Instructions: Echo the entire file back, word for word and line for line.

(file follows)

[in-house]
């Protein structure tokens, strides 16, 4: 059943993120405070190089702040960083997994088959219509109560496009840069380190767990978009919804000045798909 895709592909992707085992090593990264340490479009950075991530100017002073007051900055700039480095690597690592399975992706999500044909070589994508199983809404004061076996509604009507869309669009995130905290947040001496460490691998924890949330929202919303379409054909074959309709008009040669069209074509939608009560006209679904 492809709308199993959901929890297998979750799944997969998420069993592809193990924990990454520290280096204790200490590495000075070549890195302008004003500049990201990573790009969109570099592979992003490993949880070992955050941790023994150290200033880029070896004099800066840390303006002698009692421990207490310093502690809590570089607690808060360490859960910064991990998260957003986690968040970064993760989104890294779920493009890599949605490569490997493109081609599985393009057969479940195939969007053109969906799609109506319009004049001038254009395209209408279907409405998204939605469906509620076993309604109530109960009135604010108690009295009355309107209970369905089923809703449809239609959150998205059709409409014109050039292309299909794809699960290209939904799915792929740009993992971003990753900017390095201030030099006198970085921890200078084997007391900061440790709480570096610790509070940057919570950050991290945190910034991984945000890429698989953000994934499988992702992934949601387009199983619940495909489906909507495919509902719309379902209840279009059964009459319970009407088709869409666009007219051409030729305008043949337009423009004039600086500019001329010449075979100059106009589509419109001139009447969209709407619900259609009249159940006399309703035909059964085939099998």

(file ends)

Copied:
[in-house]
């Protein structure tokens, strides 16, 4: 059943993120405070190089702040960083997994088959219509109560496009840069380190767990978009919804000045798909 895709592909992707085992090593990264340490479009950075991530100017002073007051900055700039480095690597690592399975992706999500044909070589994508199983809404004061076996509604009507869309669009995130905290947040001496460490691998924890949330929202919303379409054909074959309709008009040669069209074509939608009560006209679904 492809709308199993959901929890297998979750799944997969998420069993592809193990924990990454520290280096204790200490590495000075070549890195302008004003500049990201990573790009969109570099592979992003490993949880070992955050941790023994150290200033880029070896004099800066840390303006002698009692421990207490310093502690809590570089607690808060360490859960910064991990998260957003986690968040970064993760989104890294779920493009890599949605490569490997493109081609599985393009057969479940195939969007053109969906799609109506319009004049001038254009395209209408279907409405998204939605469906509620076993309604109530109960009135604010108690009295009355309107209970369905089923809703449809239609959150998205059709409409014109050039292309299909794809699960290209939904799915792929740009993992971003990753900017390095201030030099006198970085921890200078084997007391900061440790709480570096610790509070940057919570950050991290945190910034991984945000890429698989953000994934499988992702992934949601387009199983619940495909489906909507495919509902719309379902209840279009059964009459319970009407088709869409666009007219051409030729305008043949337009423009004039600086500019001329010449075979100059106009589509419109001139009447969209709407619900259609009249159940006399309703035909059964085939099998």